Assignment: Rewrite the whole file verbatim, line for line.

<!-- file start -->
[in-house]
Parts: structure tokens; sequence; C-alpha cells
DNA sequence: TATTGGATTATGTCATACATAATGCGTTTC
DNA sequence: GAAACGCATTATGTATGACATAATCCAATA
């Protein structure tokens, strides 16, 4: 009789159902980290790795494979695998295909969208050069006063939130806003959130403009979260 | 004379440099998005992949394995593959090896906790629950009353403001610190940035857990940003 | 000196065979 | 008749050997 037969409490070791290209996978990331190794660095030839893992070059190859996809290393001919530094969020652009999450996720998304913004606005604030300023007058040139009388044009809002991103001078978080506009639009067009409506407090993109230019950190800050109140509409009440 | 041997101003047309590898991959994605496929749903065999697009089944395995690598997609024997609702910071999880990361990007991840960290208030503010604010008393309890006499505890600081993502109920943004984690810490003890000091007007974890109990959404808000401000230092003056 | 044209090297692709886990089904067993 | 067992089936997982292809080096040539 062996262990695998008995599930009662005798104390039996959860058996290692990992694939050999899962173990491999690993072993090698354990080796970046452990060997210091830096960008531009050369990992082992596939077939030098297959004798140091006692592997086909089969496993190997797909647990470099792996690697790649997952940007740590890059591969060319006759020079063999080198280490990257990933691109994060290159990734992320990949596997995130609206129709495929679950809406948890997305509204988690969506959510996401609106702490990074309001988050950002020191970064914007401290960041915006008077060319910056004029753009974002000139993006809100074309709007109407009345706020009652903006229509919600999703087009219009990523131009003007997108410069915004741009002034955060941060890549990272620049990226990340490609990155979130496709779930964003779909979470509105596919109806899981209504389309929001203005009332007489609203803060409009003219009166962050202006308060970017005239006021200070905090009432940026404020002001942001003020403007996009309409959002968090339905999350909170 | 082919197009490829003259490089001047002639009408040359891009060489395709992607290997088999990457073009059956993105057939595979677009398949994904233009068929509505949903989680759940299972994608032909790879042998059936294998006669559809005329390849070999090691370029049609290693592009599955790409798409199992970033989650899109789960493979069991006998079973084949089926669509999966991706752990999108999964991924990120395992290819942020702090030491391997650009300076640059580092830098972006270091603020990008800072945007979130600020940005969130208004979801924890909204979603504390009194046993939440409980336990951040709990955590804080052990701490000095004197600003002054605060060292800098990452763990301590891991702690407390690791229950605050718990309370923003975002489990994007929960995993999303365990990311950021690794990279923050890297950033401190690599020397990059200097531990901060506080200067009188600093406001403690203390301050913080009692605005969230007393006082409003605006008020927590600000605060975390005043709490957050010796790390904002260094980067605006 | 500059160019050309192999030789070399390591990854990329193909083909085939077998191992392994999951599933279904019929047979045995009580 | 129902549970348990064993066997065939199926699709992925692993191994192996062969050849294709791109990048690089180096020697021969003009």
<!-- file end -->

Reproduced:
[in-house]
Parts: structure tokens; sequence; C-alpha cells
DNA sequence: TATTGGATTATGTCATACATAATGCGTTTC
DNA sequence: GAAACGCATTATGTATGACATAATCCAATA
């Protein structure tokens, strides 16, 4: 009789159902980290790795494979695998295909969208050069006063939130806003959130403009979260 | 004379440099998005992949394995593959090896906790629950009353403001610190940035857990940003 | 000196065979 | 008749050997 037969409490070791290209996978990331190794660095030839893992070059190859996809290393001919530094969020652009999450996720998304913004606005604030300023007058040139009388044009809002991103001078978080506009639009067009409506407090993109230019950190800050109140509409009440 | 041997101003047309590898991959994605496929749903065999697009089944395995690598997609024997609702910071999880990361990007991840960290208030503010604010008393309890006499505890600081993502109920943004984690810490003890000091007007974890109990959404808000401000230092003056 | 044209090297692709886990089904067993 | 067992089936997982292809080096040539 062996262990695998008995599930009662005798104390039996959860058996290692990992694939050999899962173990491999690993072993090698354990080796970046452990060997210091830096960008531009050369990992082992596939077939030098297959004798140091006692592997086909089969496993190997797909647990470099792996690697790649997952940007740590890059591969060319006759020079063999080198280490990257990933691109994060290159990734992320990949596997995130609206129709495929679950809406948890997305509204988690969506959510996401609106702490990074309001988050950002020191970064914007401290960041915006008077060319910056004029753009974002000139993006809100074309709007109407009345706020009652903006229509919600999703087009219009990523131009003007997108410069915004741009002034955060941060890549990272620049990226990340490609990155979130496709779930964003779909979470509105596919109806899981209504389309929001203005009332007489609203803060409009003219009166962050202006308060970017005239006021200070905090009432940026404020002001942001003020403007996009309409959002968090339905999350909170 | 082919197009490829003259490089001047002639009408040359891009060489395709992607290997088999990457073009059956993105057939595979677009398949994904233009068929509505949903989680759940299972994608032909790879042998059936294998006669559809005329390849070999090691370029049609290693592009599955790409798409199992970033989650899109789960493979069991006998079973084949089926669509999966991706752990999108999964991924990120395992290819942020702090030491391997650009300076640059580092830098972006270091603020990008800072945007979130600020940005969130208004979801924890909204979603504390009194046993939440409980336990951040709990955590804080052990701490000095004197600003002054605060060292800098990452763990301590891991702690407390690791229950605050718990309370923003975002489990994007929960995993999303365990990311950021690794990279923050890297950033401190690599020397990059200097531990901060506080200067009188600093406001403690203390301050913080009692605005969230007393006082409003605006008020927590600000605060975390005043709490957050010796790390904002260094980067605006 | 500059160019050309192999030789070399390591990854990329193909083909085939077998191992392994999951599933279904019929047979045995009580 | 129902549970348990064993066997065939199926699709992925692993191994192996062969050849294709791109990048690089180096020697021969003009």